Stay Organized with Charts and Software
Right from the start you’re going to want to start visualizing your family tree and understanding how the family groups are organized. For some of you, this may be basic, but for the true beginner, understanding the differences in charts and formats will be welcome information.
Traditional genealogist (before computers) used several forms and formats to keep the family organized. Those same organizational ideas have carried forward today in the software and online trees.
The first two discussed below show the links between each generation, while the third shows each immediate family unit. I’ve provided links to free copies from the National Archives, FamilySearch.org and Ancestry.com below.
First was the Ancestral Family Tree Chart. This is sometimes referred to as a Pedigree. This chart starts with one person and shows the links between the parents, grandparents, great-grandparents and so on in the direct ancestral line. The drawback to this chart is that is doesn’t show all children of each couple, but only each child in the direct lineage.
Next is the Descendants Tree Chart. This chart starts with an ancestor and grows down toward present day and does show all known children of each couple. The drawback here is that it is hard to show all descendants on one page. There really is no way to chart this on paper without taping multiple pages together. I have taped together these pages and pinned it on my wall for easy reference, but computers are really easier.
The Family Group Sheet is not a tree at all but a detailed sheet showing a Father, Mother and all their children. Additionally, this group sheet shows birth, marriage, and death information with dates and places. You’ll see a similar layout in the various genealogy software and online programs. You’ll want this information for each family group.
While all these charts and or forms have been replaced with software, its good practice to have a few of these forms with you when visiting with relatives and asking about family information. They help show where your gaps are in your research and family will often help fill in the holes they see you’re missing. Take multiple blank family group sheets, since you’ll likely be talking about several family groups. You’ll need one for every couple or immediate family grouping.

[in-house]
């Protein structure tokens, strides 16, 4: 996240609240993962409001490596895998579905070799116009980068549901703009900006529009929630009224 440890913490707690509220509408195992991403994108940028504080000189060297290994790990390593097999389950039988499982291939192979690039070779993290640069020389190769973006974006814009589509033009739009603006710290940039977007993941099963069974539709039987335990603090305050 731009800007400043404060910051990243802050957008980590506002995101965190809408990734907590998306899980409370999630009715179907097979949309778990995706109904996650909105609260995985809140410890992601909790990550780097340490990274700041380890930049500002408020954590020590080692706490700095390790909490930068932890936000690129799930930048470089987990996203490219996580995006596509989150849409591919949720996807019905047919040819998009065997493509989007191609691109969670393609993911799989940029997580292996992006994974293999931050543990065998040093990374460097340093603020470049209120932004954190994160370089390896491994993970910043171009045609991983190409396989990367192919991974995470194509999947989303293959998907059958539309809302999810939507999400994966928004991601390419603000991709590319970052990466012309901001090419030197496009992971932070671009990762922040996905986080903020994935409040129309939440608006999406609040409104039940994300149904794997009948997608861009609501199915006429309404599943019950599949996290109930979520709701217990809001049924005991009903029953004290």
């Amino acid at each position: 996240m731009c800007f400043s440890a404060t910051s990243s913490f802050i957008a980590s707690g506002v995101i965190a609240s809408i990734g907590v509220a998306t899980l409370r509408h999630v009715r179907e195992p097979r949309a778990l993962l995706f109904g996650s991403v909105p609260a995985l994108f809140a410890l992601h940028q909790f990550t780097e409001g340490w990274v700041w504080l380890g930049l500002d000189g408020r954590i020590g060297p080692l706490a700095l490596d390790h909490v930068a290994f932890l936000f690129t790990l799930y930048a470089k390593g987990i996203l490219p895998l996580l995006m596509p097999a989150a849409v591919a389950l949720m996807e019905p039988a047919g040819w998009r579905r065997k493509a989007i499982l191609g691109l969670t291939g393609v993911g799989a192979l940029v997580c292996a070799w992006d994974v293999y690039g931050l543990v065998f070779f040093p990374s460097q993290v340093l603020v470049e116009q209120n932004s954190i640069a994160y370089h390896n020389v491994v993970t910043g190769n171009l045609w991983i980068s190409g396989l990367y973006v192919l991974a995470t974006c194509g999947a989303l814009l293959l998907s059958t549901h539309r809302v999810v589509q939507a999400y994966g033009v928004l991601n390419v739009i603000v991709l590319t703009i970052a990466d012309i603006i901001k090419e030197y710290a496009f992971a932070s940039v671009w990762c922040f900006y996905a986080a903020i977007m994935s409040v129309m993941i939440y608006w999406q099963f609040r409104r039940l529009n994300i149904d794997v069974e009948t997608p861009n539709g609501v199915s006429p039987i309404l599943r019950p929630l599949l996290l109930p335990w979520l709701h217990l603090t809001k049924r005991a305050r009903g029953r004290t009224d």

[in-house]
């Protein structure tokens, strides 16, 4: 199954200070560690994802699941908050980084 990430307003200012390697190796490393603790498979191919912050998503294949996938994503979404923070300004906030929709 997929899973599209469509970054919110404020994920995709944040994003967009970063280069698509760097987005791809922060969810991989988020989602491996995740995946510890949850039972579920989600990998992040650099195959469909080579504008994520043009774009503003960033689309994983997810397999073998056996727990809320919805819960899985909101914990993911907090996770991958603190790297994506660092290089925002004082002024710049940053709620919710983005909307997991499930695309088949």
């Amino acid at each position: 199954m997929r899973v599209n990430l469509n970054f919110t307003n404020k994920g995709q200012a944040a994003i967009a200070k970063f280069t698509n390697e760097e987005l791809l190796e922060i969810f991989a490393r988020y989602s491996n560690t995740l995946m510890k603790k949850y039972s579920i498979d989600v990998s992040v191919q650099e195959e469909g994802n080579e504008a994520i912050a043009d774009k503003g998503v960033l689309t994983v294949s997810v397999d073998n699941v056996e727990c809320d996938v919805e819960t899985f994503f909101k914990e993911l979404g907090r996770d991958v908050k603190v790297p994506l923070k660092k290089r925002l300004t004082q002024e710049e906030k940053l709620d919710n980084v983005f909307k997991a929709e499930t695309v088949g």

Alternatively, you can print out the same trees and family group sheets from your software and ask family to help fill in the gaps. When visiting family, I often bring my laptop and fill in the blanks right in the software as I’m talking with family. This saves a step, but as I always say, when working on computers, “save early – save often” AND cite your source as you enter information.
Using a genealogical software program will save you a TON of time. You have at least two good options online with services (like FamilySearch.org or Ancestry.com) or use a software that is located on your computer. I use both. FamilySearch (a free service) is a public tree that anyone can modify and at Ancestry (free and subscription options) it is your own tree that only you or those you allow can modify.
I use many services and one primary software on my computer. Personally, I use Family Tree Maker because it links with my Ancestry account. However, there are several good programs out there. The advantage to having software on your computer is additional functionality that the online versions don’t provide.
No matter what you choose, you can export and import your family tree from one service or software to another using a Gedcom file. Keep in mind that a Gedcom transfer is not a constant link and will not continually update. It’s only intended to bring the basic data from one program to another once, so you don’t have to retype all of that data when switching software or services.
Details on the pluses and minuses to these services will be discussed in a later lesson.
Copies of free charts are available at:
The National Archives
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